President Donald Trump announced on May 3 that he intended to nominate U.S. District Judge Peter Phipps to the Third Circuit’s final open seat. As far as I can tell the nomination hasn’t formally been made yet, but presumably that will happen soon. [Update: the Senate Judiciary Committee indeed received the nomination on May 13.]
Phipps currently serves as a federal judge in the Western District of Pennsylvania. He was nominated by Trump in February of last year and was confirmed by voice vote in October, seven months ago. Before that, he was a career trial attorney in the U.S. Department of Justice’s Civil Division. He graduated from Stanford Law in 1998 and clerked for Sixth Circuit Judge Guy Cole Jr. He is 46.
Pennsylvania’s Republican Senator Pat Toomey released a statement praising Phipps’s nomination. A reporter tweeted that Democratic Pa. Senator Bob Casey said he will withhold his blue slip and has “significant concerns about Judge Phipps’ judicial and constitutional philosophy,” but another report said Casey supports the nomination, and he hasn’t posted a statement on his website or tweeted one. So Casey’s position remains unclear. But his opposition would be unlikely to matter regardless, as Judge Paul Matey’s recent confirmation despite the opposition of both N.J. senators illustrated.
Materials from Phipps’s 2018 district nomination:
- Senate Judiciary questionnaire
- Follow-up written responses
- Hearing video—introductory remarks at 1:52:50, substantive answers at 2:03:55 (rule of law), 2:14:02 (Brown v. Board correctness), and 2:18:50 (implicit bias)
- a post on Vetting Room blog concluding that his record was “fairly noncontroversial” and correctly predicting a painless confirmation.
To me, the striking thing about his 2018 written and oral responses was how non-ideological his record appears. Many of Trump’s judicial nominees have strong movement-conservative credentials, but Phipps does not. His paper trail is not extensive and far from incendiary (like “An Approach to Preparing Fact Witnesses for Deposition Testimony”). He has never been a Federalist Society member. The circuit judge he clerked for was nominated by President Clinton and is viewed as a liberal. He knocked on doors in 2000 and 2001 for two local political candidates who appear to be Republicans. He did several landlord-tenant cases pro bono, presumably on the tenants’ side. He spent a decade and a half in the Civil Division. He teaches admin law as an adjunct at Duquesne.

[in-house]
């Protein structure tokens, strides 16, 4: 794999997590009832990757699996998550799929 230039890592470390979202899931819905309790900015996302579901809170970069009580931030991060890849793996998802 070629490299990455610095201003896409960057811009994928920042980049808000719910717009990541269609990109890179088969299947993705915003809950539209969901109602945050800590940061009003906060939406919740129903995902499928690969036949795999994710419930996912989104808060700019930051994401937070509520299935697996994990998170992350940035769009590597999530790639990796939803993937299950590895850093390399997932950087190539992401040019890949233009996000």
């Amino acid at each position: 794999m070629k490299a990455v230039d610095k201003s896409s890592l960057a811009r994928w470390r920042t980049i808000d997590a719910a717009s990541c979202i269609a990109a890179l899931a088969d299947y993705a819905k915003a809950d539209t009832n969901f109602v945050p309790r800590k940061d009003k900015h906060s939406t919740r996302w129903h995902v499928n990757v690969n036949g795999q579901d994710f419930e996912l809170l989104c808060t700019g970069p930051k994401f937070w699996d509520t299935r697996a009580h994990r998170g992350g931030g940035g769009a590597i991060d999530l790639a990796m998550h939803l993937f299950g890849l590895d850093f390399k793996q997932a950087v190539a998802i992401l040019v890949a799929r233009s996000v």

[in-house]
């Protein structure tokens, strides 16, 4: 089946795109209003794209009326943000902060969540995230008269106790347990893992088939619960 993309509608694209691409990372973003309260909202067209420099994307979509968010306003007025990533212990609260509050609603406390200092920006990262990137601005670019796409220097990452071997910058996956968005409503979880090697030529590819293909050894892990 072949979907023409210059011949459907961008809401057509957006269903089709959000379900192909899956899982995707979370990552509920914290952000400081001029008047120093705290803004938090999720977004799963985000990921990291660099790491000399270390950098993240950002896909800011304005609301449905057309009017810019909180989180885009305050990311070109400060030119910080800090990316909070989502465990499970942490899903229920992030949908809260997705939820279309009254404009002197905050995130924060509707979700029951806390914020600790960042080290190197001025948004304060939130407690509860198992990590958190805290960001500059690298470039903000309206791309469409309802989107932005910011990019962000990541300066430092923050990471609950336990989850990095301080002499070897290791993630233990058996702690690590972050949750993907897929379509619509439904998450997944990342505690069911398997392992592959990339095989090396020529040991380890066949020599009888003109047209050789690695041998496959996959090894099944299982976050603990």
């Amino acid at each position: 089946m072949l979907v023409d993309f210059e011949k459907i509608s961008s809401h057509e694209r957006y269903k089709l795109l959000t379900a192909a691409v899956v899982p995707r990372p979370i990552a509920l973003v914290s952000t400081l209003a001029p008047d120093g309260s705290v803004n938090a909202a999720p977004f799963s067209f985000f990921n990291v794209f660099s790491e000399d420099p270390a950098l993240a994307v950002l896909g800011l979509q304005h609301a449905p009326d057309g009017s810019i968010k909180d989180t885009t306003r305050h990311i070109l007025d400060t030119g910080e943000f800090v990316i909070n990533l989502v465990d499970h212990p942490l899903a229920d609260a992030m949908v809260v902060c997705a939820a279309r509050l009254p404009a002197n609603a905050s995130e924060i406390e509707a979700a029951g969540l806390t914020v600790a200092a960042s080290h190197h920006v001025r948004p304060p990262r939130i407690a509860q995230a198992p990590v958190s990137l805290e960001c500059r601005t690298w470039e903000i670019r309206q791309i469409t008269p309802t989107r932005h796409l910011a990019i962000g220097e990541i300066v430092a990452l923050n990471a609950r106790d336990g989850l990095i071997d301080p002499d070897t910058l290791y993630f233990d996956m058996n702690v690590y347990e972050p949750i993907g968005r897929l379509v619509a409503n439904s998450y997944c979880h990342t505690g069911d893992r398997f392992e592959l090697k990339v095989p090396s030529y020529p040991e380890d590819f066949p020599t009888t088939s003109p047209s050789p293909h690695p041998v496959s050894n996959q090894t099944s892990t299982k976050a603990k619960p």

He appeared for the government in a number of controversial cases while at DOJ. For example, he defended HUD against a major housing-discrimination class action suit in Baltimore. During the Obama administration he defended the Air Force against a challenge to the “Don’t Ask, Don’t Tell” policy brought by an 18-year-veteran flight nurse discharged for “homosexual conduct.” And in 2017 he represented the Trump administration in litigation challenging its denial of access to abortion to a 17-year-old held at a government facility for immigrant children.
One point of particular Third Circuit interest: Phipps was heavily involved in the litigation over sports gambling in New Jersey on the government’s side. According to his questionnaire, he briefed the case on both appeal rounds and also drafted the brief in opposition to certiorari and a merits-stage amicus brief in the Supreme Court. There Supreme Court’s conservatives ended up rejecting the government’s (and the Third Circuit en banc majority’s) position.
From everything I’ve seen so far, Judge Phipps appears mainstream and qualified. While I believe that nominating a man for this opening is a mistake, I also believe that, viewed on his own merits, Phipps is a sound choice.